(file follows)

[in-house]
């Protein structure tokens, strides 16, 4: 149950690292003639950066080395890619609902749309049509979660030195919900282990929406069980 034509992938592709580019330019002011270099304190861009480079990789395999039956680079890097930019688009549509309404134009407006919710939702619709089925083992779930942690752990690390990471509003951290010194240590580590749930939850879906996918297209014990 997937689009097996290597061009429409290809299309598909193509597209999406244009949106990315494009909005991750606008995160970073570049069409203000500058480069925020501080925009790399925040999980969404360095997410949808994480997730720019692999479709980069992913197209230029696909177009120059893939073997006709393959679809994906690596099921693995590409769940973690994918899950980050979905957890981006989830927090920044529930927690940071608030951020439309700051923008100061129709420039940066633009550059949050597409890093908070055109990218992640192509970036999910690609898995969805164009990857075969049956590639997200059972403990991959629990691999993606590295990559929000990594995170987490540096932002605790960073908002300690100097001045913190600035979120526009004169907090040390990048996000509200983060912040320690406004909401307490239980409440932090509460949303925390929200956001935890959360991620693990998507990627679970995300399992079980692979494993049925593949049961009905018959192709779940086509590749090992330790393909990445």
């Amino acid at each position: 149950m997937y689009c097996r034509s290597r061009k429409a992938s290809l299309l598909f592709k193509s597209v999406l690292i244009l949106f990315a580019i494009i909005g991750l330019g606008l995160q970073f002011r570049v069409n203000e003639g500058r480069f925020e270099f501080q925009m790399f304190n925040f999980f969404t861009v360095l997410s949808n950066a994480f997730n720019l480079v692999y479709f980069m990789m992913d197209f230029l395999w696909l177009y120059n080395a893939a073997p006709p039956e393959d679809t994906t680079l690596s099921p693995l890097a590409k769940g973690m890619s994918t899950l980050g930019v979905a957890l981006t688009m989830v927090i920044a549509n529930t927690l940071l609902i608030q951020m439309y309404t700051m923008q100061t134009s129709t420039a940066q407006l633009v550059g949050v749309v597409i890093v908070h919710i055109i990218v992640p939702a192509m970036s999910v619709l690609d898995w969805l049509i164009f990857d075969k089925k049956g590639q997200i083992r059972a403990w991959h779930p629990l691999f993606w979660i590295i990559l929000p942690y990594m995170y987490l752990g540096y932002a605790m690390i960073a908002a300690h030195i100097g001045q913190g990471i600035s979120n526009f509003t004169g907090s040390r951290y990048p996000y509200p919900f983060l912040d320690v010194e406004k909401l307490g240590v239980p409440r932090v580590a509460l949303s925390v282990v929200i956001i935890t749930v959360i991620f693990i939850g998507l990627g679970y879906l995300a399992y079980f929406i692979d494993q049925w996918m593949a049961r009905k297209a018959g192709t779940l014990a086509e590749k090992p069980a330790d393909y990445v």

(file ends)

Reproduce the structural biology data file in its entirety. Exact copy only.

[in-house]
């Protein structure tokens, strides 16, 4: 149950690292003639950066080395890619609902749309049509979660030195919900282990929406069980 034509992938592709580019330019002011270099304190861009480079990789395999039956680079890097930019688009549509309404134009407006919710939702619709089925083992779930942690752990690390990471509003951290010194240590580590749930939850879906996918297209014990 997937689009097996290597061009429409290809299309598909193509597209999406244009949106990315494009909005991750606008995160970073570049069409203000500058480069925020501080925009790399925040999980969404360095997410949808994480997730720019692999479709980069992913197209230029696909177009120059893939073997006709393959679809994906690596099921693995590409769940973690994918899950980050979905957890981006989830927090920044529930927690940071608030951020439309700051923008100061129709420039940066633009550059949050597409890093908070055109990218992640192509970036999910690609898995969805164009990857075969049956590639997200059972403990991959629990691999993606590295990559929000990594995170987490540096932002605790960073908002300690100097001045913190600035979120526009004169907090040390990048996000509200983060912040320690406004909401307490239980409440932090509460949303925390929200956001935890959360991620693990998507990627679970995300399992079980692979494993049925593949049961009905018959192709779940086509590749090992330790393909990445």
């Amino acid at each position: 149950m997937y689009c097996r034509s290597r061009k429409a992938s290809l299309l598909f592709k193509s597209v999406l690292i244009l949106f990315a580019i494009i909005g991750l330019g606008l995160q970073f002011r570049v069409n203000e003639g500058r480069f925020e270099f501080q925009m790399f304190n925040f999980f969404t861009v360095l997410s949808n950066a994480f997730n720019l480079v692999y479709f980069m990789m992913d197209f230029l395999w696909l177009y120059n080395a893939a073997p006709p039956e393959d679809t994906t680079l690596s099921p693995l890097a590409k769940g973690m890619s994918t899950l980050g930019v979905a957890l981006t688009m989830v927090i920044a549509n529930t927690l940071l609902i608030q951020m439309y309404t700051m923008q100061t134009s129709t420039a940066q407006l633009v550059g949050v749309v597409i890093v908070h919710i055109i990218v992640p939702a192509m970036s999910v619709l690609d898995w969805l049509i164009f990857d075969k089925k049956g590639q997200i083992r059972a403990w991959h779930p629990l691999f993606w979660i590295i990559l929000p942690y990594m995170y987490l752990g540096y932002a605790m690390i960073a908002a300690h030195i100097g001045q913190g990471i600035s979120n526009f509003t004169g907090s040390r951290y990048p996000y509200p919900f983060l912040d320690v010194e406004k909401l307490g240590v239980p409440r932090v580590a509460l949303s925390v282990v929200i956001i935890t749930v959360i991620f693990i939850g998507l990627g679970y879906l995300a399992y079980f929406i692979d494993q049925w996918m593949a049961r009905k297209a018959g192709t779940l014990a086509e590749k090992p069980a330790d393909y990445v």